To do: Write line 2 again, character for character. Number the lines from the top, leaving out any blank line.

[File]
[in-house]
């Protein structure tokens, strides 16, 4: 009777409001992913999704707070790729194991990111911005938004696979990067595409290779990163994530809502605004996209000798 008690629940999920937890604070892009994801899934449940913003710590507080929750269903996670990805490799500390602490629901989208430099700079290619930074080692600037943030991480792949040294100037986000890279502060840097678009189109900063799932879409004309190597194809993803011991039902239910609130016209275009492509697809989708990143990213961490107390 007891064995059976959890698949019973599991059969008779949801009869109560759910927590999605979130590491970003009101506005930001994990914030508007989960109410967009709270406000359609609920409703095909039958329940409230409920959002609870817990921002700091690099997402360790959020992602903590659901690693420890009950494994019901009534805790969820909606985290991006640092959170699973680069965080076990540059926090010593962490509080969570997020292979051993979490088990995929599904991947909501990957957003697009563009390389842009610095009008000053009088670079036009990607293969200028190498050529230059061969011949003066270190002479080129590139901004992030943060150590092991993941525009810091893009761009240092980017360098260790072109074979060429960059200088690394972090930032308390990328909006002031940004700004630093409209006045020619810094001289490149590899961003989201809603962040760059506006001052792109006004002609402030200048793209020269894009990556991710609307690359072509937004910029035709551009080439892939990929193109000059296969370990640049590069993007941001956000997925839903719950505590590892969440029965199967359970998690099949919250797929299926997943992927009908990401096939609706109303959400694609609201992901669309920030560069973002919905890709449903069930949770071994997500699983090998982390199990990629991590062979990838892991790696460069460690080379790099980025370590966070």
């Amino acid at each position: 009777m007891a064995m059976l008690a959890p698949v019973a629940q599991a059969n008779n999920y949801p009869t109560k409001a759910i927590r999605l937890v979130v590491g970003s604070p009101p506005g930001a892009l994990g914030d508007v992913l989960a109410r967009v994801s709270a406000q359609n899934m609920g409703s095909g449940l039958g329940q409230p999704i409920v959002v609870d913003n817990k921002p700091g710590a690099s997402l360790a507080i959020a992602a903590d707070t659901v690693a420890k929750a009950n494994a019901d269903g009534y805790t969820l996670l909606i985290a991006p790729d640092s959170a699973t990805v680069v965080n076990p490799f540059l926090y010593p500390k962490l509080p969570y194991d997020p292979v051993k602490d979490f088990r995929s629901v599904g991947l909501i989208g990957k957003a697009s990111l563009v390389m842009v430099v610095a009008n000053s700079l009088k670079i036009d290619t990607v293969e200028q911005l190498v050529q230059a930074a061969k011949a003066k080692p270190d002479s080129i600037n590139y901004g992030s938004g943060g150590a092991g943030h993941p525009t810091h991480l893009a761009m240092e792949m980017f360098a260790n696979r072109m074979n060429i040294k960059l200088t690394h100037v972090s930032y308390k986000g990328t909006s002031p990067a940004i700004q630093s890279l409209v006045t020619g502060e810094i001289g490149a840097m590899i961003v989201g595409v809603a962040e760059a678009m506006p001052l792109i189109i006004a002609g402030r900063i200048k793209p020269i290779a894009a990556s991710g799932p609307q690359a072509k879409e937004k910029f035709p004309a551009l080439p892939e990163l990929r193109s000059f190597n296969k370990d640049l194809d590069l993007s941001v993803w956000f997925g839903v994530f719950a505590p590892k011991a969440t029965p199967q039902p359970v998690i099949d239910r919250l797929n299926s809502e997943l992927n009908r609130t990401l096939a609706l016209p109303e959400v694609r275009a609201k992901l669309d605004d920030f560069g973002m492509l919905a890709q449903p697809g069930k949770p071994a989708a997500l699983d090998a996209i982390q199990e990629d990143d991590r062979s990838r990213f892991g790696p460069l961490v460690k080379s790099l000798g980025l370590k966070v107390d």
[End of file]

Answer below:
């Protein structure tokens, strides 16, 4: 009777409001992913999704707070790729194991990111911005938004696979990067595409290779990163994530809502605004996209000798 008690629940999920937890604070892009994801899934449940913003710590507080929750269903996670990805490799500390602490629901989208430099700079290619930074080692600037943030991480792949040294100037986000890279502060840097678009189109900063799932879409004309190597194809993803011991039902239910609130016209275009492509697809989708990143990213961490107390 007891064995059976959890698949019973599991059969008779949801009869109560759910927590999605979130590491970003009101506005930001994990914030508007989960109410967009709270406000359609609920409703095909039958329940409230409920959002609870817990921002700091690099997402360790959020992602903590659901690693420890009950494994019901009534805790969820909606985290991006640092959170699973680069965080076990540059926090010593962490509080969570997020292979051993979490088990995929599904991947909501990957957003697009563009390389842009610095009008000053009088670079036009990607293969200028190498050529230059061969011949003066270190002479080129590139901004992030943060150590092991993941525009810091893009761009240092980017360098260790072109074979060429960059200088690394972090930032308390990328909006002031940004700004630093409209006045020619810094001289490149590899961003989201809603962040760059506006001052792109006004002609402030200048793209020269894009990556991710609307690359072509937004910029035709551009080439892939990929193109000059296969370990640049590069993007941001956000997925839903719950505590590892969440029965199967359970998690099949919250797929299926997943992927009908990401096939609706109303959400694609609201992901669309920030560069973002919905890709449903069930949770071994997500699983090998982390199990990629991590062979990838892991790696460069460690080379790099980025370590966070």